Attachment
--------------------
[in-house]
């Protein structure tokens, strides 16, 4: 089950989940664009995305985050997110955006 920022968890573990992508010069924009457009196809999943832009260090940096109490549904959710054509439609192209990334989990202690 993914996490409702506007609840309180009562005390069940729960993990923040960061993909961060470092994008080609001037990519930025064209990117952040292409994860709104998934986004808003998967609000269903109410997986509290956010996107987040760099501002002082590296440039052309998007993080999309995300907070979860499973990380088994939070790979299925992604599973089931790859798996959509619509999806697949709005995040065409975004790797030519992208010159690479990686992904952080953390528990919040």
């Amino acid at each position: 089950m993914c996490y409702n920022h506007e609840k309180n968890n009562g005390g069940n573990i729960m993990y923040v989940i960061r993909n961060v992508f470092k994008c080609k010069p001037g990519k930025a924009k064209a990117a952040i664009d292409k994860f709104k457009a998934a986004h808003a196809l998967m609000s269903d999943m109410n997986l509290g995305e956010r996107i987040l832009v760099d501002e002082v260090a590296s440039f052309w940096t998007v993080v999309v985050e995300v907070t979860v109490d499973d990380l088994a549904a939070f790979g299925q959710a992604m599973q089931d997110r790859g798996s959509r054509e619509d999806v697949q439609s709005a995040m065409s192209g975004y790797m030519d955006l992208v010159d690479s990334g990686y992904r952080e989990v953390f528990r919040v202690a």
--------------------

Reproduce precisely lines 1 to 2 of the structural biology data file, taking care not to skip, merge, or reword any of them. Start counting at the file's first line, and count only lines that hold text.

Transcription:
[in-house]
């Protein structure tokens, strides 16, 4: 089950989940664009995305985050997110955006 920022968890573990992508010069924009457009196809999943832009260090940096109490549904959710054509439609192209990334989990202690 993914996490409702506007609840309180009562005390069940729960993990923040960061993909961060470092994008080609001037990519930025064209990117952040292409994860709104998934986004808003998967609000269903109410997986509290956010996107987040760099501002002082590296440039052309998007993080999309995300907070979860499973990380088994939070790979299925992604599973089931790859798996959509619509999806697949709005995040065409975004790797030519992208010159690479990686992904952080953390528990919040």